Even though your kids might be embarrassed by your very presence when they reach high school, there are still plenty of opportunities and reasons to volunteer at their school.Many parents choose to be volunteers for years, here and there, or somewhere in between. Most want to build a sense of community and be involved in what’s going on. Others simply like to volunteer and be a part of what their children are doing. It can also help set a really good example.
Whatever the reason is, it’s a great cause that the school will definitely appreciate any help they can get. If you’re looking to volunteer, take a look at some of the tips we have below to help you succeed and thrive in your new position.
Be Clear About Your Commitment Availability
No one likes someone that’s wishy-washy and unsure of their plans, so you need to be upfront about what you can and cannot commit to when volunteering. It’s a bad idea to come in and say “Well, I’m not sure, I’ll get back to you.”
That means the school is unlikely to call or ask you for help if they’re not sure when you can. Or it could mean just the opposite, when they’re calling you for just about every event.
Be upfront with your time and commitment possibilities and it will make things easier for everyone involved.
Let Them Know About Any Skills
Sometimes, schools need specific volunteers. For example, some schools have children and parents come in who are unable to speak English effectively. If you have a second-language skill (which would most likely be Spanish), then you can use it.
You might have been involved in event planning or organization before. You could help find transportation for school field trips or even act as a chaperone. Maybe you used to be a teacher and can come in to help children having difficulties learning.
While you don’t have to brag about it all, it helps to know that a volunteer may be able to provide some sort of specific skill or area of help. Statistics show that those most likely to volunteer are between the ages of 35-54, meaning you probably have plenty of skills to offer.
Rome wasn’t built in a day and neither will you be able to ascend to the top of the committee in a day. Find something to start small in before working your way up.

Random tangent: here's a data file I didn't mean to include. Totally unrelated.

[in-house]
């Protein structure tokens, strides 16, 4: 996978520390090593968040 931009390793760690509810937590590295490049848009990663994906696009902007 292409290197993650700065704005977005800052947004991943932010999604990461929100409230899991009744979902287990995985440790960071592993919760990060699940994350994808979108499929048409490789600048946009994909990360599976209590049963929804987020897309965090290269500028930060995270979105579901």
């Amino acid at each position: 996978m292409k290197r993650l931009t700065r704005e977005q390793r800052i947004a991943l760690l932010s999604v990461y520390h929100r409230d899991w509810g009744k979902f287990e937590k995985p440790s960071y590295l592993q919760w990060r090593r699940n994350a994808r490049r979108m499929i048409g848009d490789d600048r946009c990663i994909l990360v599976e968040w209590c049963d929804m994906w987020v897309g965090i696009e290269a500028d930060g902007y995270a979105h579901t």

This ties back into the area of previous commitments. You don’t want to bite off more than you can chew when volunteering. Feel free to let others take the reins on certain projects or be willing to ask for help. You don’t have to do it all and volunteering is always a team game.
Ask for Feedback
Remember, you are volunteering at a school and not running the show. That means you should be asking for feedback and asking plenty of questions to make sure you’re staying in your lane and not stepping on any toes.
Be sure to ask the teachers or coordinators that everything is going to plan and nothing is being interrupted. Make sure your communication is open and stress that you are looking for honest feedback. Plus, don’t take criticism too harshly.
Do it for the Kids
It might be tempting to offer you child a bit of special treatment when you’re there. After all, they’ll probably be pretty happy and proud to see you at school (up until a certain age that is). Even though it may seem impossible, try to treat all the kids equally and not give your kid an extra cookie when no one else is looking.
For those moments where your child seems a bit put off by you volunteering, don’t be afraid to do more of the work out of the spotlight. Instead of leading the committee for the fall dance, you could help bring in snacks or coordinate who is going to be bringing in what.
Your child’s attitude to you volunteering could change year by year, so be prepared to be flexible or talk to them and see how they feel. Open communication will not only help with your fellow volunteers but it will also work with your little ones.